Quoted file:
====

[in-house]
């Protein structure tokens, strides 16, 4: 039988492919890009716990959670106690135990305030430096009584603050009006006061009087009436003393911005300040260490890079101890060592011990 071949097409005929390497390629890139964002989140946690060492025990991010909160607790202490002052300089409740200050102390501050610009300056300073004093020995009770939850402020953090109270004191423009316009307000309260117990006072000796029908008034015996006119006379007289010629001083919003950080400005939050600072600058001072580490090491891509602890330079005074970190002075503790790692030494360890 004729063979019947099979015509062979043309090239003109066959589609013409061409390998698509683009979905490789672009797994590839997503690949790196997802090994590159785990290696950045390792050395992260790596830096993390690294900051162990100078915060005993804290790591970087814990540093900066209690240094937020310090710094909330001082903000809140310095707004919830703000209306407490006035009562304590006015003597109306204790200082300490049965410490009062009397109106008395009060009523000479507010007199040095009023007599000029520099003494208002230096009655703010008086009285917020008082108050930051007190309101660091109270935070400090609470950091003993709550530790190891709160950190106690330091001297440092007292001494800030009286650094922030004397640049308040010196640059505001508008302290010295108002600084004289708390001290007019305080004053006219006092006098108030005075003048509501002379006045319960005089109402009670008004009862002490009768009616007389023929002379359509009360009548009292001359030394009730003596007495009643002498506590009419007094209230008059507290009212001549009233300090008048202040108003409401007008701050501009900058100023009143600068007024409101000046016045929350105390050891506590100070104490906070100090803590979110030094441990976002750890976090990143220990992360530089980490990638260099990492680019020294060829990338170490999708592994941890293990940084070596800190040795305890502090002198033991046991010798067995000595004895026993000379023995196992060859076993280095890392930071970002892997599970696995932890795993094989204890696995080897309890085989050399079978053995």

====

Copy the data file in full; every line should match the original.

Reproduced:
[in-house]
């Protein structure tokens, strides 16, 4: 039988492919890009716990959670106690135990305030430096009584603050009006006061009087009436003393911005300040260490890079101890060592011990 071949097409005929390497390629890139964002989140946690060492025990991010909160607790202490002052300089409740200050102390501050610009300056300073004093020995009770939850402020953090109270004191423009316009307000309260117990006072000796029908008034015996006119006379007289010629001083919003950080400005939050600072600058001072580490090491891509602890330079005074970190002075503790790692030494360890 004729063979019947099979015509062979043309090239003109066959589609013409061409390998698509683009979905490789672009797994590839997503690949790196997802090994590159785990290696950045390792050395992260790596830096993390690294900051162990100078915060005993804290790591970087814990540093900066209690240094937020310090710094909330001082903000809140310095707004919830703000209306407490006035009562304590006015003597109306204790200082300490049965410490009062009397109106008395009060009523000479507010007199040095009023007599000029520099003494208002230096009655703010008086009285917020008082108050930051007190309101660091109270935070400090609470950091003993709550530790190891709160950190106690330091001297440092007292001494800030009286650094922030004397640049308040010196640059505001508008302290010295108002600084004289708390001290007019305080004053006219006092006098108030005075003048509501002379006045319960005089109402009670008004009862002490009768009616007389023929002379359509009360009548009292001359030394009730003596007495009643002498506590009419007094209230008059507290009212001549009233300090008048202040108003409401007008701050501009900058100023009143600068007024409101000046016045929350105390050891506590100070104490906070100090803590979110030094441990976002750890976090990143220990992360530089980490990638260099990492680019020294060829990338170490999708592994941890293990940084070596800190040795305890502090002198033991046991010798067995000595004895026993000379023995196992060859076993280095890392930071970002892997599970696995932890795993094989204890696995080897309890085989050399079978053995």